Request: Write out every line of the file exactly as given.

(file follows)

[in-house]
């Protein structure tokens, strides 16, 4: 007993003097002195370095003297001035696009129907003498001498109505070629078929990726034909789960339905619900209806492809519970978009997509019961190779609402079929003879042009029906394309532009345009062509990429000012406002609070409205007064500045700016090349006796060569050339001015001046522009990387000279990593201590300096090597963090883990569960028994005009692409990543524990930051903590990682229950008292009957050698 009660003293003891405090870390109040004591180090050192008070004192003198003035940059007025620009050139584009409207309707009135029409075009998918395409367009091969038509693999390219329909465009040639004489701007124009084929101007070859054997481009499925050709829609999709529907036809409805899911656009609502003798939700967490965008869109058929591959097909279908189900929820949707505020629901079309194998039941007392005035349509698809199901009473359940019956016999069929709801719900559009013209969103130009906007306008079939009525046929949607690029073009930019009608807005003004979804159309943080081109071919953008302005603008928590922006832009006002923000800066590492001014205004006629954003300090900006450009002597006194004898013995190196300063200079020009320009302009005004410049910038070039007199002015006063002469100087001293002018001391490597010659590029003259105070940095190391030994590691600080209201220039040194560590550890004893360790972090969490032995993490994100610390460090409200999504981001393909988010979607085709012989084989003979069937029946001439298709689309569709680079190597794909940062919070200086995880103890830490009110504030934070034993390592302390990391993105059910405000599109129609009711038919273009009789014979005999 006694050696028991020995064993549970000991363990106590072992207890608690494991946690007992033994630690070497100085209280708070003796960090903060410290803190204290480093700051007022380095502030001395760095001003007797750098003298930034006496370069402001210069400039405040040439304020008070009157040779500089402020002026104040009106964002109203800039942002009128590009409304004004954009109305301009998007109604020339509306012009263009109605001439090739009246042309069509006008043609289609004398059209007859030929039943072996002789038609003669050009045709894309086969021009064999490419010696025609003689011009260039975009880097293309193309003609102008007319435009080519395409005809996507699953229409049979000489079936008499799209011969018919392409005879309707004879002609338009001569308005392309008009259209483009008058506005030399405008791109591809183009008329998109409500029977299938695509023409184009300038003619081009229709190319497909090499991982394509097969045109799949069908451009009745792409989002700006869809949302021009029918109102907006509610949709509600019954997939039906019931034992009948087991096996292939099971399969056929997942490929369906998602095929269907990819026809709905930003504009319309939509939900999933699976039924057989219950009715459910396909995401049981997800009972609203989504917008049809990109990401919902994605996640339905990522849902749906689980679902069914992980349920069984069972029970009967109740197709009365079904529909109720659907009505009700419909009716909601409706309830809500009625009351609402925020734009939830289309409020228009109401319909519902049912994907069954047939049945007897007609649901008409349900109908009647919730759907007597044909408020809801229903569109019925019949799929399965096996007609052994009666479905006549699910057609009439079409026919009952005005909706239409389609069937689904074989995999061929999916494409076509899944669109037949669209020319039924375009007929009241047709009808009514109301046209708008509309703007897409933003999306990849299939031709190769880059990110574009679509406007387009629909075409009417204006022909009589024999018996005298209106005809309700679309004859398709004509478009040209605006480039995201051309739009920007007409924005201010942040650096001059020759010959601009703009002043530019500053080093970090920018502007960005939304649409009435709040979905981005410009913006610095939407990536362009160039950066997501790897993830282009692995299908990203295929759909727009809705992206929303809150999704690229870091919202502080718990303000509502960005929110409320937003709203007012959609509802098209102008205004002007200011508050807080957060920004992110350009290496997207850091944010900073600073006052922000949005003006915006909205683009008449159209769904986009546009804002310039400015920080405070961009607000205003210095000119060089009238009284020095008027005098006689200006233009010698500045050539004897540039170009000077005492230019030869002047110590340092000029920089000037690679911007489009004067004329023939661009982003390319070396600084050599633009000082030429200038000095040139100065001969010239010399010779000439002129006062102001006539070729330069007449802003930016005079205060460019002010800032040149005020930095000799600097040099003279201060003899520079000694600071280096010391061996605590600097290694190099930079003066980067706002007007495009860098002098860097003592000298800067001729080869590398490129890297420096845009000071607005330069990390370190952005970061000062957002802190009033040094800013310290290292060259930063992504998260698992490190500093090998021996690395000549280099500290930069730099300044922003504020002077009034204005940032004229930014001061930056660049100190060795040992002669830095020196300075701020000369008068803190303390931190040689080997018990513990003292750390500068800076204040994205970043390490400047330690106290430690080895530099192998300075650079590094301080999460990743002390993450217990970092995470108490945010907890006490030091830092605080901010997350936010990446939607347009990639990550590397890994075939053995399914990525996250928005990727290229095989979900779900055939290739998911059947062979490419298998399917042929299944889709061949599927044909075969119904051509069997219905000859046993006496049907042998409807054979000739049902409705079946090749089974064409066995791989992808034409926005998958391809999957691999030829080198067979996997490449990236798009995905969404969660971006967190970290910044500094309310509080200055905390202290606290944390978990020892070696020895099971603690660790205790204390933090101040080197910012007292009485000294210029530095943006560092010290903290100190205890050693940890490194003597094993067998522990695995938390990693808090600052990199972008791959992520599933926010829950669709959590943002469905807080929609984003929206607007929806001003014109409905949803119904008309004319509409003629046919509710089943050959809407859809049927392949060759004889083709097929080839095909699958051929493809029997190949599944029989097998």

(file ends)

[in-house]
């Protein structure tokens, strides 16, 4: 007993003097002195370095003297001035696009129907003498001498109505070629078929990726034909789960339905619900209806492809519970978009997509019961190779609402079929003879042009029906394309532009345009062509990429000012406002609070409205007064500045700016090349006796060569050339001015001046522009990387000279990593201590300096090597963090883990569960028994005009692409990543524990930051903590990682229950008292009957050698 009660003293003891405090870390109040004591180090050192008070004192003198003035940059007025620009050139584009409207309707009135029409075009998918395409367009091969038509693999390219329909465009040639004489701007124009084929101007070859054997481009499925050709829609999709529907036809409805899911656009609502003798939700967490965008869109058929591959097909279908189900929820949707505020629901079309194998039941007392005035349509698809199901009473359940019956016999069929709801719900559009013209969103130009906007306008079939009525046929949607690029073009930019009608807005003004979804159309943080081109071919953008302005603008928590922006832009006002923000800066590492001014205004006629954003300090900006450009002597006194004898013995190196300063200079020009320009302009005004410049910038070039007199002015006063002469100087001293002018001391490597010659590029003259105070940095190391030994590691600080209201220039040194560590550890004893360790972090969490032995993490994100610390460090409200999504981001393909988010979607085709012989084989003979069937029946001439298709689309569709680079190597794909940062919070200086995880103890830490009110504030934070034993390592302390990391993105059910405000599109129609009711038919273009009789014979005999 006694050696028991020995064993549970000991363990106590072992207890608690494991946690007992033994630690070497100085209280708070003796960090903060410290803190204290480093700051007022380095502030001395760095001003007797750098003298930034006496370069402001210069400039405040040439304020008070009157040779500089402020002026104040009106964002109203800039942002009128590009409304004004954009109305301009998007109604020339509306012009263009109605001439090739009246042309069509006008043609289609004398059209007859030929039943072996002789038609003669050009045709894309086969021009064999490419010696025609003689011009260039975009880097293309193309003609102008007319435009080519395409005809996507699953229409049979000489079936008499799209011969018919392409005879309707004879002609338009001569308005392309008009259209483009008058506005030399405008791109591809183009008329998109409500029977299938695509023409184009300038003619081009229709190319497909090499991982394509097969045109799949069908451009009745792409989002700006869809949302021009029918109102907006509610949709509600019954997939039906019931034992009948087991096996292939099971399969056929997942490929369906998602095929269907990819026809709905930003504009319309939509939900999933699976039924057989219950009715459910396909995401049981997800009972609203989504917008049809990109990401919902994605996640339905990522849902749906689980679902069914992980349920069984069972029970009967109740197709009365079904529909109720659907009505009700419909009716909601409706309830809500009625009351609402925020734009939830289309409020228009109401319909519902049912994907069954047939049945007897007609649901008409349900109908009647919730759907007597044909408020809801229903569109019925019949799929399965096996007609052994009666479905006549699910057609009439079409026919009952005005909706239409389609069937689904074989995999061929999916494409076509899944669109037949669209020319039924375009007929009241047709009808009514109301046209708008509309703007897409933003999306990849299939031709190769880059990110574009679509406007387009629909075409009417204006022909009589024999018996005298209106005809309700679309004859398709004509478009040209605006480039995201051309739009920007007409924005201010942040650096001059020759010959601009703009002043530019500053080093970090920018502007960005939304649409009435709040979905981005410009913006610095939407990536362009160039950066997501790897993830282009692995299908990203295929759909727009809705992206929303809150999704690229870091919202502080718990303000509502960005929110409320937003709203007012959609509802098209102008205004002007200011508050807080957060920004992110350009290496997207850091944010900073600073006052922000949005003006915006909205683009008449159209769904986009546009804002310039400015920080405070961009607000205003210095000119060089009238009284020095008027005098006689200006233009010698500045050539004897540039170009000077005492230019030869002047110590340092000029920089000037690679911007489009004067004329023939661009982003390319070396600084050599633009000082030429200038000095040139100065001969010239010399010779000439002129006062102001006539070729330069007449802003930016005079205060460019002010800032040149005020930095000799600097040099003279201060003899520079000694600071280096010391061996605590600097290694190099930079003066980067706002007007495009860098002098860097003592000298800067001729080869590398490129890297420096845009000071607005330069990390370190952005970061000062957002802190009033040094800013310290290292060259930063992504998260698992490190500093090998021996690395000549280099500290930069730099300044922003504020002077009034204005940032004229930014001061930056660049100190060795040992002669830095020196300075701020000369008068803190303390931190040689080997018990513990003292750390500068800076204040994205970043390490400047330690106290430690080895530099192998300075650079590094301080999460990743002390993450217990970092995470108490945010907890006490030091830092605080901010997350936010990446939607347009990639990550590397890994075939053995399914990525996250928005990727290229095989979900779900055939290739998911059947062979490419298998399917042929299944889709061949599927044909075969119904051509069997219905000859046993006496049907042998409807054979000739049902409705079946090749089974064409066995791989992808034409926005998958391809999957691999030829080198067979996997490449990236798009995905969404969660971006967190970290910044500094309310509080200055905390202290606290944390978990020892070696020895099971603690660790205790204390933090101040080197910012007292009485000294210029530095943006560092010290903290100190205890050693940890490194003597094993067998522990695995938390990693808090600052990199972008791959992520599933926010829950669709959590943002469905807080929609984003929206607007929806001003014109409905949803119904008309004319509409003629046919509710089943050959809407859809049927392949060759004889083709097929080839095909699958051929493809029997190949599944029989097998």